Now I Know I Have Trichotillomania, What Can I Do About It?
We describe some of the key aspects of dealing with compulsive hair pulling
Posted Aug 10, 2016
Do I Have Trichotillomania?
If you are asking this question you most likely have been pulling hair for some time, but only ever regarded it as a bad habit. Then one day something makes you stop and wonder if there is more to it than that.
One of the key clues that behavior may have a clinical component is if it has a negative impact on your functioning and your ability to engage in meaningful occupations, or if it negatively affects your relationships. Some of the warning signs that hair pulling is affecting your function include:
- Not being able to go out in public without covering up the pulling site, e.g. wearing hats, scarves, sunglasses
- Avoidance of social situations when conditions are windy or wet, e.g. swimming
- Constantly being late due to spending extended periods of time pulling
- Feeling you are not in control of the ability to stop pulling
When presented before a health professional, diagnosis of hair pulling disorder is guided by diagnostic criteria as outlined in the Diagnostic and Statistical Manual (DSM) of the American Psychiatric Association (APA). The most recent version, the DSM-5 clearly differentiates hair pulling as a disorder from other non-clinical hair pulling behaviours.
I Have Trichotillomania, Now What?!
For years many have suffered alone and in silence, often feeling guilty and ashamed for their actions and for not being able to control it. But through the collective efforts of advocacy groups such as the TLC BFRB Foundation and the Canadian Body-Focussed Repetitive Support Network (CBSN), there has been an upsurge in awareness about trichotillomania and other body-focused repetitive behaviors (BFRBs) such as excoriation or compulsive skin picking disorder. Prior to this many people didn't even know that their behaviors had a name let alone that it was a recognized clinical condition. Many people report that sometimes just knowing that there are others like you, and to have the acknowledgement that this is a very real struggle can be empowering. But the question remains - now that you know you have something called Trichotillomania, what next?
A Solid Support Base
A fundamental aspect to overcoming Trichotillomania is to have a support base when you fall and to cheer you on when you conquer. For some this may be from family, a close friend, a partner, or for some it may even come from the anonymity of an online support forum. Wherever it comes from, having a place you can talk about your fears, your sadness or despair, but also to share your hopes and your victories, can be very empowering and will be the key to getting your through the darker days.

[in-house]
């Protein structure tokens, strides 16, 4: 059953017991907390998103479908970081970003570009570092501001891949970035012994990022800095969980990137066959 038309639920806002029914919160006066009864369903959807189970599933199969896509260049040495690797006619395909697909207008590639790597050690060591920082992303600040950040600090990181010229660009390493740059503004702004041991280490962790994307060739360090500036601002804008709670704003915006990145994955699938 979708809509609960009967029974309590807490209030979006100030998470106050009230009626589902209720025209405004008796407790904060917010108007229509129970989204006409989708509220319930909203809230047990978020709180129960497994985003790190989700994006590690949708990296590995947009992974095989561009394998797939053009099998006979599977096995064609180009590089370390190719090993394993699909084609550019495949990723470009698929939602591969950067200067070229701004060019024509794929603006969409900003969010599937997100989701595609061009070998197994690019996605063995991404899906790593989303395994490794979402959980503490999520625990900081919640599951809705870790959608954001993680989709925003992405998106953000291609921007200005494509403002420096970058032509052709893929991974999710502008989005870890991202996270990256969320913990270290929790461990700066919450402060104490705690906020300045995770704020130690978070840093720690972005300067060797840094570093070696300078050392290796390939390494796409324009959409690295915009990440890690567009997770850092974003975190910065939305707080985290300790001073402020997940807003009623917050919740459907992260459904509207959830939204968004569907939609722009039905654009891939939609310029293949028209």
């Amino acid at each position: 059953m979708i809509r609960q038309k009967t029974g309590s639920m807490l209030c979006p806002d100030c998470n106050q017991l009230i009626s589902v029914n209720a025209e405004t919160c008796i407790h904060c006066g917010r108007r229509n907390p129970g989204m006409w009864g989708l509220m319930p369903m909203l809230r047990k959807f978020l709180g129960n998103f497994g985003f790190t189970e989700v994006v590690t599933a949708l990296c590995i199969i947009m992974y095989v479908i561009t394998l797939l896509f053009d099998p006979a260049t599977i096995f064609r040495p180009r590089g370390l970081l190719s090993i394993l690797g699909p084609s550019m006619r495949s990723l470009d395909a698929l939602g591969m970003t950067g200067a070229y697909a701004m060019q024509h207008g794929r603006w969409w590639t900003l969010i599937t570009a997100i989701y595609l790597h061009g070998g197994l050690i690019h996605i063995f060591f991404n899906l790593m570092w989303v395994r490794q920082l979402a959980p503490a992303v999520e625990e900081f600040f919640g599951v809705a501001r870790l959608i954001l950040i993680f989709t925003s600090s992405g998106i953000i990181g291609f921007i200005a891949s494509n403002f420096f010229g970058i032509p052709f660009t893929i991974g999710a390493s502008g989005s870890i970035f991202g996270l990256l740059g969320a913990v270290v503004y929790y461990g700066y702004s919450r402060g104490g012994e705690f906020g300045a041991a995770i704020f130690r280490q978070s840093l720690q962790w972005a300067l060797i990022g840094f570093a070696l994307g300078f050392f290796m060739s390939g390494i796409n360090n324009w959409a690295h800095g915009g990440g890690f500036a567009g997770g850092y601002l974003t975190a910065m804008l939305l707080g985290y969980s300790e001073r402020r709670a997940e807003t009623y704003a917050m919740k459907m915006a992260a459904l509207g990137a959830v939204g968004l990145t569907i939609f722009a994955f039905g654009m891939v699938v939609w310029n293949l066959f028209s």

The Power of Knowledge
The more you learn and understand about your condition, the better equipped you will be to make informed choices about treatment and recovery. With increased awareness of Trichotillomania has also come an increased interest in research into the condition in the medical field. The internet is a great source of information and access to information and the latest research. However it should be noted that one should be careful about trusting all the information you find on the web. Always check that the source is credible and that claims of an effective type of treatment is evidence-based. For example there are numerous studies indicating that cognitive behavioral therapy (CBT) is the most effective type of face-to-face therapy for BFRBs, and there is evidence that an online self-driven therapy format has been effective in those with Obssessive Compulsive Disorder (OCD).
Despite the advancements we have made in understanding Trichotillomania and learning what methods of treatment are effective in the management of the condition, there is still a scarcity of health professionals who have the knowledge or experience to know how to deal with this condition. The BFRB Foundation provides a comprehensive list of treatment providers with contact numbers. They are also the only organization that offers accredited training for health professionals in the treatment of BFRBs. For some there is however still limited access to face-to-face therapy either due to distance or because of cost as individual therapy can be expensive. As alternative there has been an upsurge in online therapy such as counseling sessions via Skype or self-directed treatment. Group therapy can also be beneficial where it is available.
There are many alternative therapies and activities that have been found to help relieve stress and thereby reducing hair pulling urges. These include meditation, yoga, and even hypnosis. It has also been seen that through the correct diet, exercise and a balanced lifestyle, the person may experience less stress and anxiety which could in turn result in a reduction in urges to pull.